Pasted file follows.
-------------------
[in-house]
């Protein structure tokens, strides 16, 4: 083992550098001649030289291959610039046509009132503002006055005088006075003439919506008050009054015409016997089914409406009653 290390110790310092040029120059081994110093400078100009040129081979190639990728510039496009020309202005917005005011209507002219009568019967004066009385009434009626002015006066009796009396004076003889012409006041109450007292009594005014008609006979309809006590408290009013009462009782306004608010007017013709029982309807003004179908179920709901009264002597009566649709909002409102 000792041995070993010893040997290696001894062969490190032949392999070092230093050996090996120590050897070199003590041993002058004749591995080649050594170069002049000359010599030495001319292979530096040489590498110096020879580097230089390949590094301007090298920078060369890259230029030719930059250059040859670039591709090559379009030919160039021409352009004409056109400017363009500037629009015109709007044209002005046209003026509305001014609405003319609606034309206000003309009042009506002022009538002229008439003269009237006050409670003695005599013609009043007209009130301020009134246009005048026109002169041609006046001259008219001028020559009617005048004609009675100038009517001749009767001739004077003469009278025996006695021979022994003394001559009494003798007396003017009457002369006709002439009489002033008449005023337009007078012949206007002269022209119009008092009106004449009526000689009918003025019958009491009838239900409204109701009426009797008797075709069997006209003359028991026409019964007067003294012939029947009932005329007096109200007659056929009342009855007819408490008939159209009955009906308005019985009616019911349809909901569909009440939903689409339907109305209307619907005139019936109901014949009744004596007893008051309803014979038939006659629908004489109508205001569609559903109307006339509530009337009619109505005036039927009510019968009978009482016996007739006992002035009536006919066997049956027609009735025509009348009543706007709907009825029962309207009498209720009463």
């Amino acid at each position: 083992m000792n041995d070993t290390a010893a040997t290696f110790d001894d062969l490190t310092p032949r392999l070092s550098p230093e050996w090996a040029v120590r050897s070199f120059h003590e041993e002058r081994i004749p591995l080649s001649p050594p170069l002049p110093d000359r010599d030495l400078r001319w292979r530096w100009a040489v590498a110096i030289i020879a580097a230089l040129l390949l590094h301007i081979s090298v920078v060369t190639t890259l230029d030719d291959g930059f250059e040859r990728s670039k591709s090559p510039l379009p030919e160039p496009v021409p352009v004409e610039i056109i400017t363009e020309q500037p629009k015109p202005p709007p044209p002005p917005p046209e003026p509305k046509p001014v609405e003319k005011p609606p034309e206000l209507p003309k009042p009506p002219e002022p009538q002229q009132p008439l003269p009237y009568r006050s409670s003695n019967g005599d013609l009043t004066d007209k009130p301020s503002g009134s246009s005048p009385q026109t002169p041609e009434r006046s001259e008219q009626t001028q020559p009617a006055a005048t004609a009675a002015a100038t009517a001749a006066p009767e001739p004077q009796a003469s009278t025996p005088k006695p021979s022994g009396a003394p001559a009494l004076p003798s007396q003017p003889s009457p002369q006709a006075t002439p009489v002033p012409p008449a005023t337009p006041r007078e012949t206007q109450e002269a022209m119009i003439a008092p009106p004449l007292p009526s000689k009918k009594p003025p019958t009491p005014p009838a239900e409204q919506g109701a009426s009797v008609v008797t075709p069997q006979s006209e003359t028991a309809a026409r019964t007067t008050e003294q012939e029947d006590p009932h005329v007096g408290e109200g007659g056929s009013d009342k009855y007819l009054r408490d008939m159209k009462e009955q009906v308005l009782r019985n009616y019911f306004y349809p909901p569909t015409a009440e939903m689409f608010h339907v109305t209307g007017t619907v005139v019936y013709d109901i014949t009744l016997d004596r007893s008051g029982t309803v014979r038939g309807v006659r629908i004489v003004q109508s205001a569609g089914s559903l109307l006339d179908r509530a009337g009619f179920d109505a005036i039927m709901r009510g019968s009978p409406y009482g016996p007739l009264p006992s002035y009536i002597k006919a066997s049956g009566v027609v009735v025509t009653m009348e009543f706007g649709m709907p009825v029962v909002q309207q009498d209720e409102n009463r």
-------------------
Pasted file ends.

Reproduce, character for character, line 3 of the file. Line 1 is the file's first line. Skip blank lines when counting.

């Amino acid at each position: 083992m000792n041995d070993t290390a010893a040997t290696f110790d001894d062969l490190t310092p032949r392999l070092s550098p230093e050996w090996a040029v120590r050897s070199f120059h003590e041993e002058r081994i004749p591995l080649s001649p050594p170069l002049p110093d000359r010599d030495l400078r001319w292979r530096w100009a040489v590498a110096i030289i020879a580097a230089l040129l390949l590094h301007i081979s090298v920078v060369t190639t890259l230029d030719d291959g930059f250059e040859r990728s670039k591709s090559p510039l379009p030919e160039p496009v021409p352009v004409e610039i056109i400017t363009e020309q500037p629009k015109p202005p709007p044209p002005p917005p046209e003026p509305k046509p001014v609405e003319k005011p609606p034309e206000l209507p003309k009042p009506p002219e002022p009538q002229q009132p008439l003269p009237y009568r006050s409670s003695n019967g005599d013609l009043t004066d007209k009130p301020s503002g009134s246009s005048p009385q026109t002169p041609e009434r006046s001259e008219q009626t001028q020559p009617a006055a005048t004609a009675a002015a100038t009517a001749a006066p009767e001739p004077q009796a003469s009278t025996p005088k006695p021979s022994g009396a003394p001559a009494l004076p003798s007396q003017p003889s009457p002369q006709a006075t002439p009489v002033p012409p008449a005023t337009p006041r007078e012949t206007q109450e002269a022209m119009i003439a008092p009106p004449l007292p009526s000689k009918k009594p003025p019958t009491p005014p009838a239900e409204q919506g109701a009426s009797v008609v008797t075709p069997q006979s006209e003359t028991a309809a026409r019964t007067t008050e003294q012939e029947d006590p009932h005329v007096g408290e109200g007659g056929s009013d009342k009855y007819l009054r408490d008939m159209k009462e009955q009906v308005l009782r019985n009616y019911f306004y349809p909901p569909t015409a009440e939903m689409f608010h339907v109305t209307g007017t619907v005139v019936y013709d109901i014949t009744l016997d004596r007893s008051g029982t309803v014979r038939g309807v006659r629908i004489v003004q109508s205001a569609g089914s559903l109307l006339d179908r509530a009337g009619f179920d109505a005036i039927m709901r009510g019968s009978p409406y009482g016996p007739l009264p006992s002035y009536i002597k006919a066997s049956g009566v027609v009735v025509t009653m009348e009543f706007g649709m709907p009825v029962v909002q309207q009498d209720e409102n009463r």